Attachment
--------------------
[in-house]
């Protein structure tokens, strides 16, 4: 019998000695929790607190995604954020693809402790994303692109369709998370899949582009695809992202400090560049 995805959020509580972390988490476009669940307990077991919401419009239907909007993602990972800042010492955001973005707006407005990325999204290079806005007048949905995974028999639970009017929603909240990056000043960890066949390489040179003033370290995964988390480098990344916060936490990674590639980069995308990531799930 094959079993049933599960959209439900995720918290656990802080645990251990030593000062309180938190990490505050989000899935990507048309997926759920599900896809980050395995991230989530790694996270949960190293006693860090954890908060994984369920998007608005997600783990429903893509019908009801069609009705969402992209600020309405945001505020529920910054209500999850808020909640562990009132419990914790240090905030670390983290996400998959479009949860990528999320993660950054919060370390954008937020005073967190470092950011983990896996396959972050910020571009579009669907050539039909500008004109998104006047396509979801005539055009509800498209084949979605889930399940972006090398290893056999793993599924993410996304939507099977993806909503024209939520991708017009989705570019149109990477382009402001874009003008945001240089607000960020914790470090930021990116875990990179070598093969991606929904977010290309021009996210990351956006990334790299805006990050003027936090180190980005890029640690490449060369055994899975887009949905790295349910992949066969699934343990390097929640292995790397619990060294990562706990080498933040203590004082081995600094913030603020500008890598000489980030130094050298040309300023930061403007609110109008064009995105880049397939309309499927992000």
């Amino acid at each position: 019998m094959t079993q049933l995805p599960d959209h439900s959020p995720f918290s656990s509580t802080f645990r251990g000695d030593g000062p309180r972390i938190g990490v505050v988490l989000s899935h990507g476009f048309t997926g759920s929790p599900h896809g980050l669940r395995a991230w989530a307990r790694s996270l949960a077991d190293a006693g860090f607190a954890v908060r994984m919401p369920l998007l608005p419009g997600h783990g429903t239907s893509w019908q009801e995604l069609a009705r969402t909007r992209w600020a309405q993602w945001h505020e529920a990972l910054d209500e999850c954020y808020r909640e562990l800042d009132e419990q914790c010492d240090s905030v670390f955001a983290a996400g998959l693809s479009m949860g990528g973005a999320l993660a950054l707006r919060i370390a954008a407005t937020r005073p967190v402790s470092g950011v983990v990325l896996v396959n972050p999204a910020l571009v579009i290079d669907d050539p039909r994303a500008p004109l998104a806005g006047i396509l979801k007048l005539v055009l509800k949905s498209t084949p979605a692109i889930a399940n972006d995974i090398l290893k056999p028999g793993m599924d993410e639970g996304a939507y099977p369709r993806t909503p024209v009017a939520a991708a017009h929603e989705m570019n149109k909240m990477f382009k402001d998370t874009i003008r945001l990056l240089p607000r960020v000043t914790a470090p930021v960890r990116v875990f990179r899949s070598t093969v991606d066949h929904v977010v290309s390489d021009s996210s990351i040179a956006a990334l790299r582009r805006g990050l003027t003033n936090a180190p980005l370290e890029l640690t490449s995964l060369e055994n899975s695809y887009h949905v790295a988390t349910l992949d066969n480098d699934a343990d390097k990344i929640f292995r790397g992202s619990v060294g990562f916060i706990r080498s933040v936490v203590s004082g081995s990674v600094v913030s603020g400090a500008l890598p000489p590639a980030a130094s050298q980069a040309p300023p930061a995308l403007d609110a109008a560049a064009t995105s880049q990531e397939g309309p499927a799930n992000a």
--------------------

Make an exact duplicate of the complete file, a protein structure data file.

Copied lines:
[in-house]
């Protein structure tokens, strides 16, 4: 019998000695929790607190995604954020693809402790994303692109369709998370899949582009695809992202400090560049 995805959020509580972390988490476009669940307990077991919401419009239907909007993602990972800042010492955001973005707006407005990325999204290079806005007048949905995974028999639970009017929603909240990056000043960890066949390489040179003033370290995964988390480098990344916060936490990674590639980069995308990531799930 094959079993049933599960959209439900995720918290656990802080645990251990030593000062309180938190990490505050989000899935990507048309997926759920599900896809980050395995991230989530790694996270949960190293006693860090954890908060994984369920998007608005997600783990429903893509019908009801069609009705969402992209600020309405945001505020529920910054209500999850808020909640562990009132419990914790240090905030670390983290996400998959479009949860990528999320993660950054919060370390954008937020005073967190470092950011983990896996396959972050910020571009579009669907050539039909500008004109998104006047396509979801005539055009509800498209084949979605889930399940972006090398290893056999793993599924993410996304939507099977993806909503024209939520991708017009989705570019149109990477382009402001874009003008945001240089607000960020914790470090930021990116875990990179070598093969991606929904977010290309021009996210990351956006990334790299805006990050003027936090180190980005890029640690490449060369055994899975887009949905790295349910992949066969699934343990390097929640292995790397619990060294990562706990080498933040203590004082081995600094913030603020500008890598000489980030130094050298040309300023930061403007609110109008064009995105880049397939309309499927992000």
């Amino acid at each position: 019998m094959t079993q049933l995805p599960d959209h439900s959020p995720f918290s656990s509580t802080f645990r251990g000695d030593g000062p309180r972390i938190g990490v505050v988490l989000s899935h990507g476009f048309t997926g759920s929790p599900h896809g980050l669940r395995a991230w989530a307990r790694s996270l949960a077991d190293a006693g860090f607190a954890v908060r994984m919401p369920l998007l608005p419009g997600h783990g429903t239907s893509w019908q009801e995604l069609a009705r969402t909007r992209w600020a309405q993602w945001h505020e529920a990972l910054d209500e999850c954020y808020r909640e562990l800042d009132e419990q914790c010492d240090s905030v670390f955001a983290a996400g998959l693809s479009m949860g990528g973005a999320l993660a950054l707006r919060i370390a954008a407005t937020r005073p967190v402790s470092g950011v983990v990325l896996v396959n972050p999204a910020l571009v579009i290079d669907d050539p039909r994303a500008p004109l998104a806005g006047i396509l979801k007048l005539v055009l509800k949905s498209t084949p979605a692109i889930a399940n972006d995974i090398l290893k056999p028999g793993m599924d993410e639970g996304a939507y099977p369709r993806t909503p024209v009017a939520a991708a017009h929603e989705m570019n149109k909240m990477f382009k402001d998370t874009i003008r945001l990056l240089p607000r960020v000043t914790a470090p930021v960890r990116v875990f990179r899949s070598t093969v991606d066949h929904v977010v290309s390489d021009s996210s990351i040179a956006a990334l790299r582009r805006g990050l003027t003033n936090a180190p980005l370290e890029l640690t490449s995964l060369e055994n899975s695809y887009h949905v790295a988390t349910l992949d066969n480098d699934a343990d390097k990344i929640f292995r790397g992202s619990v060294g990562f916060i706990r080498s933040v936490v203590s004082g081995s990674v600094v913030s603020g400090a500008l890598p000489p590639a980030a130094s050298q980069a040309p300023p930061a995308l403007d609110a109008a560049a064009t995105s880049q990531e397939g309309p499927a799930n992000a």